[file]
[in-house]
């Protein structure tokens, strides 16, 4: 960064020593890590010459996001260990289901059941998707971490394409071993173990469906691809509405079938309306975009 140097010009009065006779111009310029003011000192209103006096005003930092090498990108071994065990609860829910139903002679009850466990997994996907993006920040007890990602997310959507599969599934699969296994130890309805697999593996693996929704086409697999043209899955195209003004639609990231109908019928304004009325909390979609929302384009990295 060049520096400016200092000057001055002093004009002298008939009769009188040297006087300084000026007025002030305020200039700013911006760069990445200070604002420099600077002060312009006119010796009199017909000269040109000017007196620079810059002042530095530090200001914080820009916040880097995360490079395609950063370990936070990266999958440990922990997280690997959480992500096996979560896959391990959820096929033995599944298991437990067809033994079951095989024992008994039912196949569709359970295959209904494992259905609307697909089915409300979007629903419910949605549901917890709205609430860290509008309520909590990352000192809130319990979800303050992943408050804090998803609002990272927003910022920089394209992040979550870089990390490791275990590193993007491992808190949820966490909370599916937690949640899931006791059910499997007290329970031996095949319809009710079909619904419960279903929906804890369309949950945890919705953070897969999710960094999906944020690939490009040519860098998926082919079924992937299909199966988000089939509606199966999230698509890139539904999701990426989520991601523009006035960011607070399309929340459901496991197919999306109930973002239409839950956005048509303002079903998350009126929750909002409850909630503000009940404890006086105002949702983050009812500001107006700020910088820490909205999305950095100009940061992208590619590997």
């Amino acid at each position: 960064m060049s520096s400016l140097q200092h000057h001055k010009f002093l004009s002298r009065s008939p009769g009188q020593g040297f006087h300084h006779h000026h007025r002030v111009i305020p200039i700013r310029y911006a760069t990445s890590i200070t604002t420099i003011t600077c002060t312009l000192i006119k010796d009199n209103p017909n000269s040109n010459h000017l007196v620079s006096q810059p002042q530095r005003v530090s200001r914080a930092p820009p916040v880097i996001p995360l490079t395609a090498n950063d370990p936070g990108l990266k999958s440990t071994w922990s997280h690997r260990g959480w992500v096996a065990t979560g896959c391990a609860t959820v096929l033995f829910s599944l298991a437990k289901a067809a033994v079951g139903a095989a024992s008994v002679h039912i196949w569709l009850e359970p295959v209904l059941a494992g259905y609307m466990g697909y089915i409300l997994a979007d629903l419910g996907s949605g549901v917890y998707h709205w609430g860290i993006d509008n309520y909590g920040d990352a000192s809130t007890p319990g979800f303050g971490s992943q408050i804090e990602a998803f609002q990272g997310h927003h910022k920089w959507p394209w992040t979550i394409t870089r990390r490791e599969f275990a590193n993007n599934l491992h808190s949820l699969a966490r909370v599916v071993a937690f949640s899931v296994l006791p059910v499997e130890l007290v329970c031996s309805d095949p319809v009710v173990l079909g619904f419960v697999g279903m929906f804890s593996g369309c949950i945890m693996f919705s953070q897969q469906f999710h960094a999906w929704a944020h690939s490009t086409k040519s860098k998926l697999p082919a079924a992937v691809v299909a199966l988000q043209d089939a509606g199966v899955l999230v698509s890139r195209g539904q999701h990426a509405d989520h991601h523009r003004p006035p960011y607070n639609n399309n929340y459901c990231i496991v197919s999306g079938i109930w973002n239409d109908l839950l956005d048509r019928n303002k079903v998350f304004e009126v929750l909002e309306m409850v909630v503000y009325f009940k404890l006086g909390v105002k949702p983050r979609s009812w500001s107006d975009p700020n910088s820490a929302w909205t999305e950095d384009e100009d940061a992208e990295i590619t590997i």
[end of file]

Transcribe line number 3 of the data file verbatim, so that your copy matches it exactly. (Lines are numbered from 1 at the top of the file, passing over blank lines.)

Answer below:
């Amino acid at each position: 960064m060049s520096s400016l140097q200092h000057h001055k010009f002093l004009s002298r009065s008939p009769g009188q020593g040297f006087h300084h006779h000026h007025r002030v111009i305020p200039i700013r310029y911006a760069t990445s890590i200070t604002t420099i003011t600077c002060t312009l000192i006119k010796d009199n209103p017909n000269s040109n010459h000017l007196v620079s006096q810059p002042q530095r005003v530090s200001r914080a930092p820009p916040v880097i996001p995360l490079t395609a090498n950063d370990p936070g990108l990266k999958s440990t071994w922990s997280h690997r260990g959480w992500v096996a065990t979560g896959c391990a609860t959820v096929l033995f829910s599944l298991a437990k289901a067809a033994v079951g139903a095989a024992s008994v002679h039912i196949w569709l009850e359970p295959v209904l059941a494992g259905y609307m466990g697909y089915i409300l997994a979007d629903l419910g996907s949605g549901v917890y998707h709205w609430g860290i993006d509008n309520y909590g920040d990352a000192s809130t007890p319990g979800f303050g971490s992943q408050i804090e990602a998803f609002q990272g997310h927003h910022k920089w959507p394209w992040t979550i394409t870089r990390r490791e599969f275990a590193n993007n599934l491992h808190s949820l699969a966490r909370v599916v071993a937690f949640s899931v296994l006791p059910v499997e130890l007290v329970c031996s309805d095949p319809v009710v173990l079909g619904f419960v697999g279903m929906f804890s593996g369309c949950i945890m693996f919705s953070q897969q469906f999710h960094a999906w929704a944020h690939s490009t086409k040519s860098k998926l697999p082919a079924a992937v691809v299909a199966l988000q043209d089939a509606g199966v899955l999230v698509s890139r195209g539904q999701h990426a509405d989520h991601h523009r003004p006035p960011y607070n639609n399309n929340y459901c990231i496991v197919s999306g079938i109930w973002n239409d109908l839950l956005d048509r019928n303002k079903v998350f304004e009126v929750l909002e309306m409850v909630v503000y009325f009940k404890l006086g909390v105002k949702p983050r979609s009812w500001s107006d975009p700020n910088s820490a929302w909205t999305e950095d384009e100009d940061a992208e990295i590619t590997i």